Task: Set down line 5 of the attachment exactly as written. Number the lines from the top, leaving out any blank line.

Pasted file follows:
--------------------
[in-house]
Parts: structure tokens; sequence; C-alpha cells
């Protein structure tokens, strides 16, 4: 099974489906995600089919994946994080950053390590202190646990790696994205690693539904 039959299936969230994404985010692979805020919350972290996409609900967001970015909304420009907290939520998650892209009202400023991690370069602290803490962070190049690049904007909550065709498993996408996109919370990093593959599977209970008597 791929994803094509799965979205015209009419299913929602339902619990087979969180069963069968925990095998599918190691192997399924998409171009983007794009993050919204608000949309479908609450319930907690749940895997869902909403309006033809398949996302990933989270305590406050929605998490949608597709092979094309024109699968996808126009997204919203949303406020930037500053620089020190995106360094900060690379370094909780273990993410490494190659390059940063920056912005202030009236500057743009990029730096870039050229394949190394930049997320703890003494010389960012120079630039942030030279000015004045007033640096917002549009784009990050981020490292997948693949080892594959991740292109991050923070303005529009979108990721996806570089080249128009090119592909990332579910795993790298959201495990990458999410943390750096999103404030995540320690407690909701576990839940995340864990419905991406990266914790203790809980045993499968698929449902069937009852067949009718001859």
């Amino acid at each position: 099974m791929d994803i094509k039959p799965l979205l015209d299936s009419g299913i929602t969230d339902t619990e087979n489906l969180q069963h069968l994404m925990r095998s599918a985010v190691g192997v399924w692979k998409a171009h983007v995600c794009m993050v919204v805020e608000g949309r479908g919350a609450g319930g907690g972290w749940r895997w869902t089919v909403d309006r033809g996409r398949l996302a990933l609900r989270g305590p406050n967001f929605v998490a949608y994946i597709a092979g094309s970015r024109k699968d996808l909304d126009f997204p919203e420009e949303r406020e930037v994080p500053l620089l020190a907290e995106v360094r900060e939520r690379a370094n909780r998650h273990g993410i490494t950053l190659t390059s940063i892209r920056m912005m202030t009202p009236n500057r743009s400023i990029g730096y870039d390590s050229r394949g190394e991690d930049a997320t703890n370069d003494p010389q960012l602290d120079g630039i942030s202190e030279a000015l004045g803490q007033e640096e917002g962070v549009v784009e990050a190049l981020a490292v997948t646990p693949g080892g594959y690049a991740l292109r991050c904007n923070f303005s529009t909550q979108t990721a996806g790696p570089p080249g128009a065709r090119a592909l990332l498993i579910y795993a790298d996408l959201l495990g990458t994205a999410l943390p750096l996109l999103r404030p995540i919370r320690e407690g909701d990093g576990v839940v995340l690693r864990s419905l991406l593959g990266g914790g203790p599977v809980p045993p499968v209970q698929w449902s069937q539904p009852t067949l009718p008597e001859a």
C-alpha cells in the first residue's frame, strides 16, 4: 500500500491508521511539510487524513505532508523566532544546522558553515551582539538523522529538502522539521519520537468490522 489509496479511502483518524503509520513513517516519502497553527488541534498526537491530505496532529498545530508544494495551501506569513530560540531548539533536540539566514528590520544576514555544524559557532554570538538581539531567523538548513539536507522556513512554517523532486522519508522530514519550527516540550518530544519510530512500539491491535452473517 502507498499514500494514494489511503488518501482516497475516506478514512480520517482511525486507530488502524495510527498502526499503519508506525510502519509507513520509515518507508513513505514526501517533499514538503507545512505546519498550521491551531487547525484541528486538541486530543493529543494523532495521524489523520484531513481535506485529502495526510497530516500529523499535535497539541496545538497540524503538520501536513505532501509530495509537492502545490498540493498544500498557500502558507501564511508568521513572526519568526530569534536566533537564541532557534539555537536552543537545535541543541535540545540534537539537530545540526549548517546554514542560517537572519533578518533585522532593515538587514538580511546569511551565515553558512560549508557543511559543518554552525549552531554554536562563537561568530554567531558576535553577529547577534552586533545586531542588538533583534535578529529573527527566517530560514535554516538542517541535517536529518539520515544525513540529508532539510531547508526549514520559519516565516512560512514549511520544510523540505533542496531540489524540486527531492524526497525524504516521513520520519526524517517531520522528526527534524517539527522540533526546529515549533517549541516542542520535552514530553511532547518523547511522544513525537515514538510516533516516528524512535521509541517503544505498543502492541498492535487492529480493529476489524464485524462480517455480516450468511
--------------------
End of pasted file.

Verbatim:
C-alpha cells in the first residue's frame, strides 16, 4: 500500500491508521511539510487524513505532508523566532544546522558553515551582539538523522529538502522539521519520537468490522 489509496479511502483518524503509520513513517516519502497553527488541534498526537491530505496532529498545530508544494495551501506569513530560540531548539533536540539566514528590520544576514555544524559557532554570538538581539531567523538548513539536507522556513512554517523532486522519508522530514519550527516540550518530544519510530512500539491491535452473517 502507498499514500494514494489511503488518501482516497475516506478514512480520517482511525486507530488502524495510527498502526499503519508506525510502519509507513520509515518507508513513505514526501517533499514538503507545512505546519498550521491551531487547525484541528486538541486530543493529543494523532495521524489523520484531513481535506485529502495526510497530516500529523499535535497539541496545538497540524503538520501536513505532501509530495509537492502545490498540493498544500498557500502558507501564511508568521513572526519568526530569534536566533537564541532557534539555537536552543537545535541543541535540545540534537539537530545540526549548517546554514542560517537572519533578518533585522532593515538587514538580511546569511551565515553558512560549508557543511559543518554552525549552531554554536562563537561568530554567531558576535553577529547577534552586533545586531542588538533583534535578529529573527527566517530560514535554516538542517541535517536529518539520515544525513540529508532539510531547508526549514520559519516565516512560512514549511520544510523540505533542496531540489524540486527531492524526497525524504516521513520520519526524517517531520522528526527534524517539527522540533526546529515549533517549541516542542520535552514530553511532547518523547511522544513525537515514538510516533516516528524512535521509541517503544505498543502492541498492535487492529480493529476489524464485524462480517455480516450468511